order to promote the historical and ideological heritage of Poland.
Implemented within the framework of the Polish diaspora program of the
Department of National Education of PINP in several countries at once
(conferences, exhibitions, symposia, film screenings, lectures, military sports
games), the project has no geographical restrictions and is conducted with the
participation of certified teachers.

Let us focus on some characteristic
features of the Polish diaspora policy:

– the prevalence of economic aspects while establishing cooperation with
ethnic Poles living in the USA, EU and South America;

– a
powerful propagandistic and political emphasis and a minimal presence of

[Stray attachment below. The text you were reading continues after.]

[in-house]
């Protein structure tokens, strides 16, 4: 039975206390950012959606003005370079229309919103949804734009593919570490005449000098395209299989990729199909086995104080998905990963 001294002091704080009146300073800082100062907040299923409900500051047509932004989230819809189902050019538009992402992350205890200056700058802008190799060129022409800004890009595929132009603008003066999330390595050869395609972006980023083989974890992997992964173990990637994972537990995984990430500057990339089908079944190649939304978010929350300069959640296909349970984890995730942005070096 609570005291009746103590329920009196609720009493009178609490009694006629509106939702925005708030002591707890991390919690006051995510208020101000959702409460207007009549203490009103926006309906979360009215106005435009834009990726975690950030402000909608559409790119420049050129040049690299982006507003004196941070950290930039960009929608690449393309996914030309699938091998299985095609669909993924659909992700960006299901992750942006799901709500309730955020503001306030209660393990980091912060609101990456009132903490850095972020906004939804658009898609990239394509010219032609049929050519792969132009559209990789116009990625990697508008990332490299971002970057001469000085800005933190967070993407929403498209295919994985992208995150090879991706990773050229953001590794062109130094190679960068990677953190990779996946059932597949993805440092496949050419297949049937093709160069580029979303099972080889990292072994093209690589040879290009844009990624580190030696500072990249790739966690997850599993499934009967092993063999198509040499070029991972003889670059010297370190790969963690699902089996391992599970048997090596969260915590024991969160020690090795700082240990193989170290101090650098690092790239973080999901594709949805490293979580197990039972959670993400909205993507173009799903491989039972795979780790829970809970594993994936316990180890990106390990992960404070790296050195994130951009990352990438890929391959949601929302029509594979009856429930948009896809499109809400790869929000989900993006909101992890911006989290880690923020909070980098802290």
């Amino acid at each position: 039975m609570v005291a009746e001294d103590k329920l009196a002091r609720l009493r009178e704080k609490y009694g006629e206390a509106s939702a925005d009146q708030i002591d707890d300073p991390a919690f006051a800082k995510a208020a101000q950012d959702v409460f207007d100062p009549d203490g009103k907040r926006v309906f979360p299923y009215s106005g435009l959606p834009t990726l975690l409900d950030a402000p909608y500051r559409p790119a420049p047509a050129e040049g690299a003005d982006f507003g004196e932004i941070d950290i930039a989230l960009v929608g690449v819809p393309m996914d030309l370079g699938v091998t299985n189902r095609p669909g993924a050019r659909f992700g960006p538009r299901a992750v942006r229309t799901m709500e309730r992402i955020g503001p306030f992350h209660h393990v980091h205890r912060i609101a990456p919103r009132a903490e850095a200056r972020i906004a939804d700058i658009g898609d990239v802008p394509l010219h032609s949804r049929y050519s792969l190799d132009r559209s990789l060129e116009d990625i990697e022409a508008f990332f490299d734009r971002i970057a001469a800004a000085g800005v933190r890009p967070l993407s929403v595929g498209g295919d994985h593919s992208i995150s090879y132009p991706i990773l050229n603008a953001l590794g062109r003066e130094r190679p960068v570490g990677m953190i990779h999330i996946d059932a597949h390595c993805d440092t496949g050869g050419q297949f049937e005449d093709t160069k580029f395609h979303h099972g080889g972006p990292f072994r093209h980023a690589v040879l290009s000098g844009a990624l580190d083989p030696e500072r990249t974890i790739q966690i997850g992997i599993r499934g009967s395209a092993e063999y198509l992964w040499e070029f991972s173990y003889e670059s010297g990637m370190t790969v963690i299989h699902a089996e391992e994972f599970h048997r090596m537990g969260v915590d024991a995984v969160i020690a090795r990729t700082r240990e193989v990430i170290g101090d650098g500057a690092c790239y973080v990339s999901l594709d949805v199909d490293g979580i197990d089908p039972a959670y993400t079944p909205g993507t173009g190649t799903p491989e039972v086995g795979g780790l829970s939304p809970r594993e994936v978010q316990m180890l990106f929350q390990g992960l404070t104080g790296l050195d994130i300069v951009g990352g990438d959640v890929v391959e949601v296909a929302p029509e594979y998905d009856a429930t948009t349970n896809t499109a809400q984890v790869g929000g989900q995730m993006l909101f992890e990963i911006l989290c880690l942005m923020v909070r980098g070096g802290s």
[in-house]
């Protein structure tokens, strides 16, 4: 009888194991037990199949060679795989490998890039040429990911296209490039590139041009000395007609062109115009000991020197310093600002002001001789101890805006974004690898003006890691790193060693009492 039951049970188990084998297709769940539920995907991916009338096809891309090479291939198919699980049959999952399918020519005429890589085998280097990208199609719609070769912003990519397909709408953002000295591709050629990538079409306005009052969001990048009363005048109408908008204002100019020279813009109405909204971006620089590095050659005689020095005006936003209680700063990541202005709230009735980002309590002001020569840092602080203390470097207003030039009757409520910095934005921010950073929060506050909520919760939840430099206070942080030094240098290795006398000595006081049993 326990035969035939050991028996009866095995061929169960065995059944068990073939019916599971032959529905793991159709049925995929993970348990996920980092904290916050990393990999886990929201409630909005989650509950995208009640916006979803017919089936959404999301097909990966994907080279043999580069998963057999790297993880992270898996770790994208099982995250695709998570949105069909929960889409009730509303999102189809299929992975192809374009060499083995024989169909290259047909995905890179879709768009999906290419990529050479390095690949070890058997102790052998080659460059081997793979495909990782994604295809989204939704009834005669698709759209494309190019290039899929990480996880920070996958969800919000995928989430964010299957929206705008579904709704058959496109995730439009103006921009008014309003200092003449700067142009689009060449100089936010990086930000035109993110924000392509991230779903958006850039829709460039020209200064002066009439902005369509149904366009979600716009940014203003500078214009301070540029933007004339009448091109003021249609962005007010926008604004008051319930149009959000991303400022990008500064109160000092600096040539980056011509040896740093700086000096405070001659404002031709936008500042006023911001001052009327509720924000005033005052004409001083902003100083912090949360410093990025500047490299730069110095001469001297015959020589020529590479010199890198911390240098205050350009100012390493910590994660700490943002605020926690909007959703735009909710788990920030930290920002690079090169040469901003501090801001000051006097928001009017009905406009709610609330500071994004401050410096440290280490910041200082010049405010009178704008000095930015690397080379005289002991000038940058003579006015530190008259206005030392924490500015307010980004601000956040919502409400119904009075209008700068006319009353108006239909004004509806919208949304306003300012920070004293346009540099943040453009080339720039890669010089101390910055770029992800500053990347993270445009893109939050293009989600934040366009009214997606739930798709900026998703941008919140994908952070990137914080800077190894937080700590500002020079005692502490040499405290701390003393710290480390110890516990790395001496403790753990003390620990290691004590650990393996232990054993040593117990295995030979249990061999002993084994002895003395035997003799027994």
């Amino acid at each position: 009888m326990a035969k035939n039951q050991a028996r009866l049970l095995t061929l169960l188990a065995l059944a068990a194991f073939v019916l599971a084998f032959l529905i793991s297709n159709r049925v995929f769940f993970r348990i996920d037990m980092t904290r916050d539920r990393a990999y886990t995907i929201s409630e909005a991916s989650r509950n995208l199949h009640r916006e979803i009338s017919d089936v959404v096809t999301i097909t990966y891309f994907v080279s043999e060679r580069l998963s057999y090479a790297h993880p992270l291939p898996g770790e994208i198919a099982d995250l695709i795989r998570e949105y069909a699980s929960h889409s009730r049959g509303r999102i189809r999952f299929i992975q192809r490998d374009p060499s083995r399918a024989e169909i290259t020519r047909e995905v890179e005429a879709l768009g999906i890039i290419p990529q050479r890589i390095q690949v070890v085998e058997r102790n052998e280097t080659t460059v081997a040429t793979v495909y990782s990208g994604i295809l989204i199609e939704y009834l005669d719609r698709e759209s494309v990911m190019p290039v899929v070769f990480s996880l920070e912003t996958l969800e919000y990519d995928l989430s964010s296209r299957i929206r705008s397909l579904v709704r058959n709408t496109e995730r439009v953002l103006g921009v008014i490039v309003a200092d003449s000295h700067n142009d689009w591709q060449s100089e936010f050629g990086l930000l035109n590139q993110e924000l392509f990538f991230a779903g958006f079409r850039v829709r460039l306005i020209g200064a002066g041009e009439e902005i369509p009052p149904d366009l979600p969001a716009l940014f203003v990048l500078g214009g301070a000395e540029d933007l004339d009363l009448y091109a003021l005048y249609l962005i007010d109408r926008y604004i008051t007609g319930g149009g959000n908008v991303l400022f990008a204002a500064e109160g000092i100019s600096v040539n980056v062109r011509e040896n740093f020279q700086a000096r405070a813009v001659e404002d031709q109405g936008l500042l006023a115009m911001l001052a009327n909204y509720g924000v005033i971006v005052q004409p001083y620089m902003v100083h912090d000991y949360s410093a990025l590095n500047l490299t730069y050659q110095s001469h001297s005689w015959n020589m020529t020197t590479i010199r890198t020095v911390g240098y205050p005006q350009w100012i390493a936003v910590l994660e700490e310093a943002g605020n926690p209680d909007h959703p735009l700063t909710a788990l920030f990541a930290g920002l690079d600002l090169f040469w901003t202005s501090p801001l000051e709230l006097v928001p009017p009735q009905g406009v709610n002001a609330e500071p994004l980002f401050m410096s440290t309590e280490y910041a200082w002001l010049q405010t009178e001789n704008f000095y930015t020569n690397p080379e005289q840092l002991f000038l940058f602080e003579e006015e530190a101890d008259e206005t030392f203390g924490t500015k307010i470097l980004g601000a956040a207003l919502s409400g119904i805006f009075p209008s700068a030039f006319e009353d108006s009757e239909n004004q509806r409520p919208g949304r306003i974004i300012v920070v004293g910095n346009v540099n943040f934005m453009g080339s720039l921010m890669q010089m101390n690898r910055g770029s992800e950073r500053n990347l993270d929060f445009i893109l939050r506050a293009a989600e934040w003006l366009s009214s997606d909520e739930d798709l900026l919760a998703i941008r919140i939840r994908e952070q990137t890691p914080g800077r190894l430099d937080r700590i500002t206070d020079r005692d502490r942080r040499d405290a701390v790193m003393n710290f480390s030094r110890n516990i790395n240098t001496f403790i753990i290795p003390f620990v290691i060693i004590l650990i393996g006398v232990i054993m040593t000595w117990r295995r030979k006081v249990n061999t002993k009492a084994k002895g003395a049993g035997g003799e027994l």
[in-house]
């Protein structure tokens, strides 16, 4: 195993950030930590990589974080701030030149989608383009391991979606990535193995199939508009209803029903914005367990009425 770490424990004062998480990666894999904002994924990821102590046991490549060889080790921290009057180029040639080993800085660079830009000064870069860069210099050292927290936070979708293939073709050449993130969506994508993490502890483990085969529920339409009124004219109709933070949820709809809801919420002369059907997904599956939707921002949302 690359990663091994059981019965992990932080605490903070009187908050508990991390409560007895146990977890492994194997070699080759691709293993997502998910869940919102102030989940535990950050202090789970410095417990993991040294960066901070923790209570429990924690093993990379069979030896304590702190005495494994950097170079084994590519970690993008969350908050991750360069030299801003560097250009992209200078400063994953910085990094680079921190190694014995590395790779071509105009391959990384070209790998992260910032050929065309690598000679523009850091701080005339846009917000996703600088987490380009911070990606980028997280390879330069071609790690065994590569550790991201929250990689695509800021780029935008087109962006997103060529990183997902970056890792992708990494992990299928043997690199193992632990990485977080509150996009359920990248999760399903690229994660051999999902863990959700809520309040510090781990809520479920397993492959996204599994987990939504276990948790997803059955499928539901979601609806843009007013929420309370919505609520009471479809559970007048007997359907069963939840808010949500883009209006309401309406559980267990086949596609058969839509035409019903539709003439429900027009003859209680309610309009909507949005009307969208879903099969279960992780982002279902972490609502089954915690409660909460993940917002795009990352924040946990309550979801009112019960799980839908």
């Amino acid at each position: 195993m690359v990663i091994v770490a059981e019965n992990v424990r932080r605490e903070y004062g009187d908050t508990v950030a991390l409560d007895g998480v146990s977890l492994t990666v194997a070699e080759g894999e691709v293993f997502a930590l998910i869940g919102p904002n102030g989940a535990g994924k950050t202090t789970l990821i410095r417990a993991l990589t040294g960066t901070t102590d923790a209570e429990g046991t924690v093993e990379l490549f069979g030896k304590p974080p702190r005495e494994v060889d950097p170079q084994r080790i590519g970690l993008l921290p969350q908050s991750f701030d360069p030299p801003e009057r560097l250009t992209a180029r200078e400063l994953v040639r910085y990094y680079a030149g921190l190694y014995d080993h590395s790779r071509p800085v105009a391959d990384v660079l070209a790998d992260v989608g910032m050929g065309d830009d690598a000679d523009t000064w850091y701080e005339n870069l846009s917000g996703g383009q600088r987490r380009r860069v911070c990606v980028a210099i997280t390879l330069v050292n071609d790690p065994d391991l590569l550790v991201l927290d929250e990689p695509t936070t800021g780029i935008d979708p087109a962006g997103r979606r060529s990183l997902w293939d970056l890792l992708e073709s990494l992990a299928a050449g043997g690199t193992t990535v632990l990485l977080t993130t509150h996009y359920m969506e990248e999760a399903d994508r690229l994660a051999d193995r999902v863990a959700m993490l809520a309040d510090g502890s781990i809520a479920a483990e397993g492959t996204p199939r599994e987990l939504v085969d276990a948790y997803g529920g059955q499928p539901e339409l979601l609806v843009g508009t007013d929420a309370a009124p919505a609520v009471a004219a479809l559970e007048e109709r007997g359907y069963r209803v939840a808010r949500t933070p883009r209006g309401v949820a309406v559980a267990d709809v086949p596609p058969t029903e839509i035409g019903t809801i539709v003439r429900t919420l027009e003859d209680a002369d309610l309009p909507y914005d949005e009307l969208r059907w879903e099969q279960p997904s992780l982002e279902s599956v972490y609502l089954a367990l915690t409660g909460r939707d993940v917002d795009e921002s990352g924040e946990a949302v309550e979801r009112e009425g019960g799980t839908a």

economy while dealing with Polonia in countries of the former USSR;

abandoning tactics of interaction with Polonia which presuppose acting through
Polonian organizations only and which have proved ineffective;

coverage by social, cultural and other projects of the largest possible number
of ethnic Poles, in the first place, those who are not members of diaspora

absence of heavy vertical hierarchy in disapora organizations in favor of
horizontal links and shuttle diplomacy;

contribute to the formation of a protest and opposition-minded stratum amongst
the young in countries of the former USSR (Russia, Belarus, Lithuania, Ukraine)
with further placement of its representatives in local government structures,
the media and other socially important projects. 

Summing up, we can say that
Warsaw’s diaspora politics abroad are focused on strengthening its positions in
the Western community and pursuing unilateral and controversial goals in the
eastern direction.